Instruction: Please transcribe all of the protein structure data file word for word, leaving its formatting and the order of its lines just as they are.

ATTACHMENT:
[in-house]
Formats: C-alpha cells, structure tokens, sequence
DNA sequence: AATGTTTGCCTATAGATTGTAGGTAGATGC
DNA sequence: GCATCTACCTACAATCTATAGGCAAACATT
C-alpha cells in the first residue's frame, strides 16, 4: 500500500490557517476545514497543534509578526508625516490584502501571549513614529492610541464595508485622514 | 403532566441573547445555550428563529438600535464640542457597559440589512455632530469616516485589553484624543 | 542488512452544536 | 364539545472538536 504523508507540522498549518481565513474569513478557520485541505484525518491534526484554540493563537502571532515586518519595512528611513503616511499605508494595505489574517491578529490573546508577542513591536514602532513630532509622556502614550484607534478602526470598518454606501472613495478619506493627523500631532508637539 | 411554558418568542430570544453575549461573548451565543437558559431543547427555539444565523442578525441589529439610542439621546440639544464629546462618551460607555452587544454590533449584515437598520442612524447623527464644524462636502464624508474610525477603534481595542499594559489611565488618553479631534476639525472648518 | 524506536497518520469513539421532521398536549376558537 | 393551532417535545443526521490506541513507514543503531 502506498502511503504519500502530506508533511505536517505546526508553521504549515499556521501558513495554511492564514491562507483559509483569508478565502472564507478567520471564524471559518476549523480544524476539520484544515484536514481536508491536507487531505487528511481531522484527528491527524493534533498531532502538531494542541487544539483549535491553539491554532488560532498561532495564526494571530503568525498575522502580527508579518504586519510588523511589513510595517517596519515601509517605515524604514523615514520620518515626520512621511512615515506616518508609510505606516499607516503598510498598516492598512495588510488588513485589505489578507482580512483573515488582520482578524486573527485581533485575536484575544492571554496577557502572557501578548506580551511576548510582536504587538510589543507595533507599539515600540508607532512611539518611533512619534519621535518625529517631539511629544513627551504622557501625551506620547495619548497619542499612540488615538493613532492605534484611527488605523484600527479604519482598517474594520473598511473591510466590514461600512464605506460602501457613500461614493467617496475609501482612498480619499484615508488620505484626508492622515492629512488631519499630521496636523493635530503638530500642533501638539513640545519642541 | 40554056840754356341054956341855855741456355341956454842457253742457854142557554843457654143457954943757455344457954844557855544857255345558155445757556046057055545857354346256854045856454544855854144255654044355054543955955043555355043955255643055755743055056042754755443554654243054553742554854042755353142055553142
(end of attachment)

[in-house]
Formats: C-alpha cells, structure tokens, sequence
DNA sequence: AATGTTTGCCTATAGATTGTAGGTAGATGC
DNA sequence: GCATCTACCTACAATCTATAGGCAAACATT
C-alpha cells in the first residue's frame, strides 16, 4: 500500500490557517476545514497543534509578526508625516490584502501571549513614529492610541464595508485622514 | 403532566441573547445555550428563529438600535464640542457597559440589512455632530469616516485589553484624543 | 542488512452544536 | 364539545472538536 504523508507540522498549518481565513474569513478557520485541505484525518491534526484554540493563537502571532515586518519595512528611513503616511499605508494595505489574517491578529490573546508577542513591536514602532513630532509622556502614550484607534478602526470598518454606501472613495478619506493627523500631532508637539 | 411554558418568542430570544453575549461573548451565543437558559431543547427555539444565523442578525441589529439610542439621546440639544464629546462618551460607555452587544454590533449584515437598520442612524447623527464644524462636502464624508474610525477603534481595542499594559489611565488618553479631534476639525472648518 | 524506536497518520469513539421532521398536549376558537 | 393551532417535545443526521490506541513507514543503531 502506498502511503504519500502530506508533511505536517505546526508553521504549515499556521501558513495554511492564514491562507483559509483569508478565502472564507478567520471564524471559518476549523480544524476539520484544515484536514481536508491536507487531505487528511481531522484527528491527524493534533498531532502538531494542541487544539483549535491553539491554532488560532498561532495564526494571530503568525498575522502580527508579518504586519510588523511589513510595517517596519515601509517605515524604514523615514520620518515626520512621511512615515506616518508609510505606516499607516503598510498598516492598512495588510488588513485589505489578507482580512483573515488582520482578524486573527485581533485575536484575544492571554496577557502572557501578548506580551511576548510582536504587538510589543507595533507599539515600540508607532512611539518611533512619534519621535518625529517631539511629544513627551504622557501625551506620547495619548497619542499612540488615538493613532492605534484611527488605523484600527479604519482598517474594520473598511473591510466590514461600512464605506460602501457613500461614493467617496475609501482612498480619499484615508488620505484626508492622515492629512488631519499630521496636523493635530503638530500642533501638539513640545519642541 | 40554056840754356341054956341855855741456355341956454842457253742457854142557554843457654143457954943757455344457954844557855544857255345558155445757556046057055545857354346256854045856454544855854144255654044355054543955955043555355043955255643055755743055056042754755443554654243054553742554854042755353142055553142